We used information about the first and second derivative to obtain a graph of f(x) = 2x^{3} + 3x^{2} − 36x. A rectangle is to be inscribed in a semicircle of radius 2. What is the largest possible area and what are the dimensions that will give this area? For our solution we drew the upper half of the circle of radius 2 centered at the origin. We noted that y = √(4 − x^{2}) for each point on this semicircle. If we use (x, y) as the coordinates of the point at the upper right corner of the inscribed rectangle, then the area of the rectangle is A = base*height = 2x*y = 2x*√(4 − x^{2}). The next step is to maximize this area on the interval [0, 2] using the Closed Interval Method. That is, using the formula A = 2x*√(4 − x^{2}), you will plug in the endpoints x=0 and x=2 as well as any points on the interval (0, 2) for which A ′ = 0 or A ′ does not exist. Students should know terms such as concave up, concave down, inflection points as well as the first derivative test and the second derivative test. 

Oct 16 (Tue)  Discussionrecitation: Quiz #6  
Oct 17 (Wed)  Lecture: Read section 4.4. In section 4.4 do #7, 11, 17, 18, 19, 21, 25, 33, 41, 45, 49, 50, 55, 57, 61, 62, 67. Next Wednesday's test will cover sections 3.1–3.9, 4.1, 4.3, 4.4, 4.7. Quiz #7 is a takehome quiz on sections 4.1, 4.3, 4.4 and 4.7. It should be turned in at the beginning of Friday's lecture. Use the Test 2 Notes to begin your preparation for Wednesday's test.
We used l'Hospital's Rule to determine the following limits.
(slowly) ln(x), ..., x^{1/3}, x^{1/2}, x, x^{2}, x^{3}, ..., e^{x} (quickly) If you need to take the limit of the ratio of two such functions, then the slowness or quickness of growth toward ∞ should be enough to tell you if the limit of the ratio is 0 or ∞. For example one should immediately see that lim_{x → ∞} ( (4x^{1000} + 5x^{50} + 10) / (0.001e^{2x}) ) = 0 since the numerator approaches ∞ slowly while the denominator approaches ∞ quickly. The following are considered indeterminate forms so it is helpful to have a technique such as l'Hospital's Rule for determining limits in these cases.


Oct 18 (Thu)  Discussionrecitation  
Oct 19 (Fri)  Lecture: Use the Test 2 Notes to continue your preparation for Wednesday's test on sections 3.1–3.9, 4.1, 4.3, 4.4, 4.7. No calculators or notes are allowed, and you should bring a student ID. The test will be given during your officially scheduled lecture period. Be certain that you know your TA's name and discussion section since you'll have to provide this information when you take the test. See the notes written here after each lecture to get a summary of some of the important material. It is expected that you now know how to solve every assigned homework problem. Detailed solutions to all homework problems are available at Illinois Compass 2g. Solutions to the quizzes and worksheets are posted on the course homepage.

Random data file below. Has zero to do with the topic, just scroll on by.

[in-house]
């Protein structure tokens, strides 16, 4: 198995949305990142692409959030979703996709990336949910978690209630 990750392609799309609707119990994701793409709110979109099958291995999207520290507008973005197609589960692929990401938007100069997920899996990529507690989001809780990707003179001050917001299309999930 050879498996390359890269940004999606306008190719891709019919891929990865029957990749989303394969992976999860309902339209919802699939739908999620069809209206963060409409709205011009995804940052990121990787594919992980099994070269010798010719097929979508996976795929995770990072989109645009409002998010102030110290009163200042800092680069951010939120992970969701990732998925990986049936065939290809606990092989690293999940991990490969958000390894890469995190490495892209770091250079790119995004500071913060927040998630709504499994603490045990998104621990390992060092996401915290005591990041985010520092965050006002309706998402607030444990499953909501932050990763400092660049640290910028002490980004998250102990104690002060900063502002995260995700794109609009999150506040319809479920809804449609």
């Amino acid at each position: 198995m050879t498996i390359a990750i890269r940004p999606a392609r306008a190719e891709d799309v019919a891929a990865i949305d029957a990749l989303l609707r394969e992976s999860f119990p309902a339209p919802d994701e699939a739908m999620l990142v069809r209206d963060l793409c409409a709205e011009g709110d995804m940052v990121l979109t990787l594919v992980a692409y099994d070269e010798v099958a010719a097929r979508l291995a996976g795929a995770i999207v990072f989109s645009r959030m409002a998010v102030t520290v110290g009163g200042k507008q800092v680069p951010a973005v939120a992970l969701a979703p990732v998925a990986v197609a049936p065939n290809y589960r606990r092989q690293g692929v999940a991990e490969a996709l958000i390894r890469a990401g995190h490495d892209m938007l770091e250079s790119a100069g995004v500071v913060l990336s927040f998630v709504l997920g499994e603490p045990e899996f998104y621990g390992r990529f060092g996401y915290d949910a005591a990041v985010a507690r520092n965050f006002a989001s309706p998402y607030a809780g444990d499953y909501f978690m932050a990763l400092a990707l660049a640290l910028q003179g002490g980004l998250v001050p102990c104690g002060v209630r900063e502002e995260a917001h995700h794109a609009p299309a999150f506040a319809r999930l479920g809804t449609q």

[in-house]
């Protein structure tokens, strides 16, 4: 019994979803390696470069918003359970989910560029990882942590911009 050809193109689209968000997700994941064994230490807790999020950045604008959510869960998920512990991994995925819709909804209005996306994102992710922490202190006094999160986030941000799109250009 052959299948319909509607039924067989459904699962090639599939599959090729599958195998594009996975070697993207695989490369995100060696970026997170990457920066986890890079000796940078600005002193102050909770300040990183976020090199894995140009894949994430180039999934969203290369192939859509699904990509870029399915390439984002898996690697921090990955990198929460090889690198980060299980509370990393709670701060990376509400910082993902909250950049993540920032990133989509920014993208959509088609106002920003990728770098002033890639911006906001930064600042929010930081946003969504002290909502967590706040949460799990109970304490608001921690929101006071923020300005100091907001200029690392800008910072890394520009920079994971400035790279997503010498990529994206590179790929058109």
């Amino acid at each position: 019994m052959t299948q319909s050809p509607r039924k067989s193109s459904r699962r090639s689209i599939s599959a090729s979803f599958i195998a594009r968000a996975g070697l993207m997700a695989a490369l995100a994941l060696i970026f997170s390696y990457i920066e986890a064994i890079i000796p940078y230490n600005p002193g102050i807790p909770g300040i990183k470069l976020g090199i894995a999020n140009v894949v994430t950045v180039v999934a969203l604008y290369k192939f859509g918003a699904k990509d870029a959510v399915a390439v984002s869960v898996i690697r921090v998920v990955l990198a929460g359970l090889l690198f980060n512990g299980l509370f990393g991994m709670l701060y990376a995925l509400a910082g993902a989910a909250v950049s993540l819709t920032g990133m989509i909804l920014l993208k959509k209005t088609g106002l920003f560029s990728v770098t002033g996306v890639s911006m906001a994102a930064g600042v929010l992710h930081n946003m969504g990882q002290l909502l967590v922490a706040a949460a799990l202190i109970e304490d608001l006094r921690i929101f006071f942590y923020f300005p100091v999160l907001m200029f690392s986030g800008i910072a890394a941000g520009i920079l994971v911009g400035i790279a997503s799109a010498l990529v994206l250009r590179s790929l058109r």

You may want to look over old tests and quizzes from my previous MATH 220 courses. Use the free tutoring in 447 Altgeld Hall with regular hours 47pm Mondays through Thursdays. No appointment is necessary. We should have twice as many tutors as usual on Monday and Tuesday since I've asked the Wednesday and Thursday tutors to adjust their schedules for next week. The cover page on your test will include a seating chart. When you pick up your test on Wednesday, one of these seat numbers will be circled and that will be your assigned seat for this test. Try to arrive early to obtain your assigned seat. Unless you happen to sit at the end of a row, you will be required to stay for the full 50 minute testing period. The TAs will not answer any questions during the test. We again discussed l'Hospital's Rule and I gave a proof of a special but very widely applied case. We determined the following limits using l'Hospital's Rule where appropriate and other techniques when l'Hospital's Rule is not applicable. You should think about why forms like 0^{∞}, ∞^{1} and 1 ÷ 0 are not indeterminate.


Week 9  
Oct 22 (Mon)  Lecture: Use the Test 2 Notes to continue your preparation for Wednesday's test on sections 3.1–3.9, 4.1, 4.3, 4.4, 4.7. No calculators or notes are allowed, and you should bring a student ID. The test will be given during your officially scheduled lecture period. Be certain that you know your TA's name and discussion section since you'll have to provide this information when you take the test. See the notes written here after each lecture to get a summary of some of the important material. It is expected that you now know how to solve every assigned homework problem. Detailed solutions to all homework problems are available at Illinois Compass 2g. Solutions to the quizzes and worksheets are posted on the course homepage.